# Is there a natural form representing the Thom class of a vector bundle, which when pulled back via the zero section represents the Euler class on the level of forms?

Let $V \rightarrow M$ be an oriented vector bundle over a compact oriented manifold $M$ equipped with a metric $h$ (the metric $h$ is a metric on the Vector bundle $V$, not on the manifold $M$). Is there some natural'' differential $\omega_T$ form representing the Thom Class of $V$? In particular I want the following properties:

1) If $(M,g)$ is a compact two dimensional Riemannian manifold,
and $V = TM$, the tangent bundle of $M$ and $X_0 : M \rightarrow TM$ the zero vector field, then $$X_0^{*} (\omega_T) = \frac{K}{2 \pi} dA$$ equality holding on the level of forms, where $K$ is the Gaussian curvature and $dA$ is the area form.

2) If $V\rightarrow M$ is a complex vector bundle with a hermitian metric $h$ and $s_o : M \rightarrow V$ the zero section then $s_0^*(\omega_T)$ is the differential form for the top Chern class obtained by Chern Weil theory (again equality holds on the level of forms).

Notice that on the level of cohomology, the pull back via the zero section of the Thom class gives us the Euler class of $V$. My basic question is that what should one take the Thom class to be, to obtain equality on the level of forms'' when there is a natural form representing the Euler class.

Here is another construction which goes back to Chern's proof of the Gauss-Bonnet theorem.

Suppose that $\pi: E\to M$ is an oriented rank $2k$ real vector bundle over the manifold $M$. Assume additionally that $E$ is equipped with a metric $g$, and a connection $\nabla$ compatible with the metric.

In your case $2k=\dim M =2$, $E= TM$, $g$ is a Riemann metric and the connection $\nabla$ is the Levi-Civita connection.

Denote by $S(E)$ the unit sphere bundle of $E$. Using the connection $\nabla$ one can explicitly construct a form

$$\Psi(\nabla) \in \Omega^{2k-1}(S(E))$$

with the property that the integral over each fiber of $S(E)$ is equal to $-1$. The form $\Psi(\nabla)$ is known as the global angular form determined by $g$ and $\nabla$.

The connection $\nabla$ also explicitly defines via the Chern-Weil construction a closed $2k$-form $\newcommand{\be}{\boldsymbol{e}}$

$$\be(\nabla)\in \Omega^{2k}(M).$$

This the the so-called Euler form which in your case is $\frac{1}{2\pi} K dA$.

$\newcommand{\bR}{\mathbb{R}}$ Now choose a smooth function $\rho :[0,\infty)\to [0,\infty)$ which ir equal to $-1$ near $0$ and equal to $0$ on $[1, \infty)$. Let $r: E\to \bR$ denote the radial distance along the fibers of the vector bundle. Define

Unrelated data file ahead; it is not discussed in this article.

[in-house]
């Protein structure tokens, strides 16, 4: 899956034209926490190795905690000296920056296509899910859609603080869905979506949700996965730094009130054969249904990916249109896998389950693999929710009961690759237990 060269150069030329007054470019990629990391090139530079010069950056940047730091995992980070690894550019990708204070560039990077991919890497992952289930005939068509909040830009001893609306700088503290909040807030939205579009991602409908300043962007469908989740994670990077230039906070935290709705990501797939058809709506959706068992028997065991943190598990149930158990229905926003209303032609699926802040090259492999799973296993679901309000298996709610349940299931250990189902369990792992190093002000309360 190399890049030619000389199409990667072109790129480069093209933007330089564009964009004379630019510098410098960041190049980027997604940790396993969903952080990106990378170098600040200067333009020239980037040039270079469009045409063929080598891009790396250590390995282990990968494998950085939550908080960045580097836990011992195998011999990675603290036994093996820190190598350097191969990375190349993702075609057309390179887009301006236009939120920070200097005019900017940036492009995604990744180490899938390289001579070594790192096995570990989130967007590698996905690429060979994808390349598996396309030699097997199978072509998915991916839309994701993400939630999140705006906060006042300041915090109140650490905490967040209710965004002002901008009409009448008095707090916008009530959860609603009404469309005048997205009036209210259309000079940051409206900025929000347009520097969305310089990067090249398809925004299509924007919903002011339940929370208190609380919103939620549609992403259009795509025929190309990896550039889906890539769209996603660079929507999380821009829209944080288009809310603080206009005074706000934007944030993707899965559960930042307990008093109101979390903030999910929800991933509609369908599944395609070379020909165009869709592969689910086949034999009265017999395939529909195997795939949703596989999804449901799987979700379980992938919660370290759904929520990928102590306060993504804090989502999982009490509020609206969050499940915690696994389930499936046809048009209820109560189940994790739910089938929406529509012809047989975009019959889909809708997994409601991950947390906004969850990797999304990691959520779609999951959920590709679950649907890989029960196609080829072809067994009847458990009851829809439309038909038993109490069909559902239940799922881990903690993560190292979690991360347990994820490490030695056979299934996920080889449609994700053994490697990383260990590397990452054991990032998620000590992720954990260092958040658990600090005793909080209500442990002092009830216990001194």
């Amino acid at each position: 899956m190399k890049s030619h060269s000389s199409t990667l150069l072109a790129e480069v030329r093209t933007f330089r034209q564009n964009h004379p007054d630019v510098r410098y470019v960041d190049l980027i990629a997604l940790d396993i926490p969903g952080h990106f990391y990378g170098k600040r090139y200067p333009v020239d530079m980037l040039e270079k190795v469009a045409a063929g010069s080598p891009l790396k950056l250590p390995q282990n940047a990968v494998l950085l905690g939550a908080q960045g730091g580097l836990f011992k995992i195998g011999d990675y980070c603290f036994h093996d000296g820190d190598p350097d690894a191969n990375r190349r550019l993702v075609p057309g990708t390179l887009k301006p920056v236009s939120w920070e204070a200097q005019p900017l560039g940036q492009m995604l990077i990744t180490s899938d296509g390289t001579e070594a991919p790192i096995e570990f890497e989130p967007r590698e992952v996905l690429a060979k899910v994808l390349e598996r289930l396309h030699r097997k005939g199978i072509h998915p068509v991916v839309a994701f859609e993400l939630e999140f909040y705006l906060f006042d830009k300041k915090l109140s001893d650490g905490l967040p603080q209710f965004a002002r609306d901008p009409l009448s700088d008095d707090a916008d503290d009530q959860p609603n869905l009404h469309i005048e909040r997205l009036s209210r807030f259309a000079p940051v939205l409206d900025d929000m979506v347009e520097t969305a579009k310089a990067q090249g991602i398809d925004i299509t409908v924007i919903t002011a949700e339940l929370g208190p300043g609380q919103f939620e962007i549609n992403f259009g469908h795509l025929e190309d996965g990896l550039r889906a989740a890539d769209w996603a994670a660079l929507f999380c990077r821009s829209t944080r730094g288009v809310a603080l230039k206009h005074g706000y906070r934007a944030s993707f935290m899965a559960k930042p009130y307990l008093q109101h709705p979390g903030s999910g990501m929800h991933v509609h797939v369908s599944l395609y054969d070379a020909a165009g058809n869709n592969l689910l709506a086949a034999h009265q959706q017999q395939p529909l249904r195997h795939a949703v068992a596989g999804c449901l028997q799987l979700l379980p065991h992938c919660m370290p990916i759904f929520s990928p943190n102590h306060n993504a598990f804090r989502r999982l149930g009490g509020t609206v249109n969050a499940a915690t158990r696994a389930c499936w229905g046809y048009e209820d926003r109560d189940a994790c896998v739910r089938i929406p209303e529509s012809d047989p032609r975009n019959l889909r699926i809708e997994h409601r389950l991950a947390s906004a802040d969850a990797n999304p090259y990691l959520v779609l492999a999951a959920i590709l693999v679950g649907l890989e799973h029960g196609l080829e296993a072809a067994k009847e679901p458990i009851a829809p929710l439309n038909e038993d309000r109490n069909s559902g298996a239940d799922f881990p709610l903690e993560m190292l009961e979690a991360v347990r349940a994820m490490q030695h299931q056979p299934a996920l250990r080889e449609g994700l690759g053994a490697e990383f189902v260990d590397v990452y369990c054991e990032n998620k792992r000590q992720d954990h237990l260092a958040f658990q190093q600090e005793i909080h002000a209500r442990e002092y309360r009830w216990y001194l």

$$\omega(\nabla)=-\rho'(r) dr\wedge \Psi(\nabla) + \rho(r)\pi^*\be(\nabla).$$

One can then show the following.

1. $\omega(\nabla)$ is a closed form representing the Thom class of $E$.

2. If $\zeta_0: M\to E$ denotes the zero section, then

$$\zeta_0^* \omega(\nabla)=\be(\nabla).$$

3. Suppose that $\zeta:M\to E$ is a section with transversal zero set. For $t>0$ we set $\zeta_t:=t\zeta$. Note that $\zeta$ and $\zeta_t$ have the same zero sets. Let $Z=\zeta^{-1}(0)$ so that $Z$ is a codimension $2k$-submanifold of $M$ whose normal bundle carries a natural orientation. Then the following hold.

a. For any neighborhood $\newcommand{\eN}{\mathscr{N}}$ $\eN$ of $Z$ in $M$ there exists $T=T(\eN)$ such that the support of $\zeta_t^* \omega(\nabla)$ is contained in $\eN$ for any $t>T$.

b. The form $\zeta_t^*\omega(\nabla)$ is Poincare dual to the cohomology class determined by $Z$.

c. As $t\to \infty$ the forms $\zeta_t^*\omega(\nabla)$ converge in the sense of currents to the current of integration determined by $SZ$.

In your case, the zero set consists of finitely many points, the $2$-form $\zeta_t^*\omega(\nabla)$ has the description

$$\zeta_t^*\omega(\nabla)=\rho_t dA$$

where the function $\rho_t$ is concentrated near the zeros of the section, and forms high (positive or negative) peaks around these points.

The statement 3.c. above contains as a special case the Poincare-Hopf theorem.

For more details see Section 8.3.2 of these notes.

Have you looked at Mathai-Quillen's paper: "Superconnections, Thom classes, and equivariant differential forms." Topology 25: 85-100 (1986)? Where they build a form representing the Thom class (together with some very nice properties). You can also look at: "Mathai-Quillen Formalism" Siye Wu available on arXiv(hep-th) (section 2.2).